On Friday, March 8 at 3 p.m., Jane Bianco, the curator at the Farnsworth Art Museum in Rockland, will present a talk titled “Maine and the Index of American Design” at Skidompha Library, located at 184 Main St. in Damariscotta.
Bianco’s talk will focus on Maine’s involvement and representation in the Federal Art Project work-relief program called the Index of American Design, aimed at helping to provide employment to American artists during the Great Depression. The artists were hired to produce illustrations of art and artifacts representative of particular states in the United States.
The work of late Newcastle woodcarver Edbury Hatch, who lived from 1849 to 1935, is among that featured in the Index of American Design, which is a collection of renderings from 34 U.S. states.
The Index of American Design collection “consists of approximately 18,000 watercolor renderings of American decorative art objects from the colonial period through the 19th century,” according to information on the website of the National Gallery of Art in Washington, D.C., nga.gov. The renderings are housed at the National Gallery of Art.
“Part of the move during New Deal America was to celebrate art at a time when everyone was struggling with poverty and the Depression,” said Bianco in a Feb. 22 phone interview.
Of Maine’s contribution of renderings to the encyclopedic Index of American Design, Bianco said, “In the case of Maine, it ended up being maritime objects, such as carvings,” and items such as furniture and textiles from the Sabbathday Lake Shaker Village, located near New Gloucester and Poland.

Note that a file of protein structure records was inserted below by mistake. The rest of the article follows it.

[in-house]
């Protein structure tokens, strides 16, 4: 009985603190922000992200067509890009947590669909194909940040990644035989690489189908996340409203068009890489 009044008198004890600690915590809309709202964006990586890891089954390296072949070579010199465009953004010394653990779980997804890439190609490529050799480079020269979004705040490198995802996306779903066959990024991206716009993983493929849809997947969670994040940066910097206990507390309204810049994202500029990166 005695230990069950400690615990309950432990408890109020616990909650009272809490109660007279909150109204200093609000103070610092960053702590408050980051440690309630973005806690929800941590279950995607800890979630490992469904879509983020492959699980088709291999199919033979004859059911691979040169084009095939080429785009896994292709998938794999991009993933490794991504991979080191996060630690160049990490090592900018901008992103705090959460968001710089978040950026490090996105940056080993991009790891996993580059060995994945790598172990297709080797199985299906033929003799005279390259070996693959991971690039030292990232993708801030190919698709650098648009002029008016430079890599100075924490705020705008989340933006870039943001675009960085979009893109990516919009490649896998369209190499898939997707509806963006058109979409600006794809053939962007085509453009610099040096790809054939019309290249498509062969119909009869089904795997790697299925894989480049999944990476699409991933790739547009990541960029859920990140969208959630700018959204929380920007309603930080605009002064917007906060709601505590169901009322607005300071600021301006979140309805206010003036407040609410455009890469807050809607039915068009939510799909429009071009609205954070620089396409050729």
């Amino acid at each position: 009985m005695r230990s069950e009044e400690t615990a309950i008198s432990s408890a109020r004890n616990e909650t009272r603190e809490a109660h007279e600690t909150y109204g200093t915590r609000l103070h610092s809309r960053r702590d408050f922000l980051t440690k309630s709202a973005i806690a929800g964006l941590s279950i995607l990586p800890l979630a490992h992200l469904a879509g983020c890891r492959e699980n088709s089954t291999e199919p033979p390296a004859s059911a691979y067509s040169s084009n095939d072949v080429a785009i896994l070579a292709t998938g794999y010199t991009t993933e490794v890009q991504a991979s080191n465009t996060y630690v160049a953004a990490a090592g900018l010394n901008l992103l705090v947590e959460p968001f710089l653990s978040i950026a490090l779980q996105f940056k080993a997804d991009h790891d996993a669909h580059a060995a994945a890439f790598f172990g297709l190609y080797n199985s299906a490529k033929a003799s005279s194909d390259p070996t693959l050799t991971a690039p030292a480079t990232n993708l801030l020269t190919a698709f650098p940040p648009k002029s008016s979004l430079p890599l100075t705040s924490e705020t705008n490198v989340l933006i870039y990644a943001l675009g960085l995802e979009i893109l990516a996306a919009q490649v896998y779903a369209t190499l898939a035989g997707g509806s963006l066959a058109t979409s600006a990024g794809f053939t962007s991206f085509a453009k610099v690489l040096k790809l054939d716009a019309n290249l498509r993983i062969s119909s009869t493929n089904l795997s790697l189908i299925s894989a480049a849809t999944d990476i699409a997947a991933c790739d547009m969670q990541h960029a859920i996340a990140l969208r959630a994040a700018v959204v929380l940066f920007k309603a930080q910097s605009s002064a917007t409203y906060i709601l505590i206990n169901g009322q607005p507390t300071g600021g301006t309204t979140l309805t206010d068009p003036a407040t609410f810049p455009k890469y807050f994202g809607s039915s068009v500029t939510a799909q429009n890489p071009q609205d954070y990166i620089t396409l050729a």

An exhibit with the same title as Bianco’s talk at Skidompha Library, featuring 24 Maine-based renderings from the Index of American Design on loan from the National Gallery of Art, is currently running at the Farnsworth through Sunday, March 24.
“The 24 pieces include (renderings of) maritime carvings, such as figurehead and decorative elements of ships left over from the great shipping industry that was prevalent on the coast of Maine. And that’s where we come to Edbury Hatch,” Bianco said.
Hatch, who “was associated with William Southworth, a carver in Portland, Newcastle, and Bath, and with (carver) Charles Sampson,” was “quite talented,” Bianco said.
In reference to Hatch’s notable woodcarving pursuits, which he engaged in to a great degree, even after working shifts as a port nightwatchman, Bianco said, “He did carvings … for the pure joy of carving. He was doing what came naturally – a compulsion almost.”
Open to the public, Bianco’s lecture is sponsored by the historical societies of Damariscotta, Newcastle, and Nobleboro. It is free and open to the public, though donations are greatly appreciated.
A related talk by Virginia Tuttle titled “Picturing a ‘Usable Past’ in American Design” will take place the previous day, Thursday, March 7 at 2 p.m. at the Farnsworth Art Museum, 16 Museum St., Rockland, farnsworthmuseum.org. The cost of admission to Tuttle’s talk is $10 ($8 for museum members).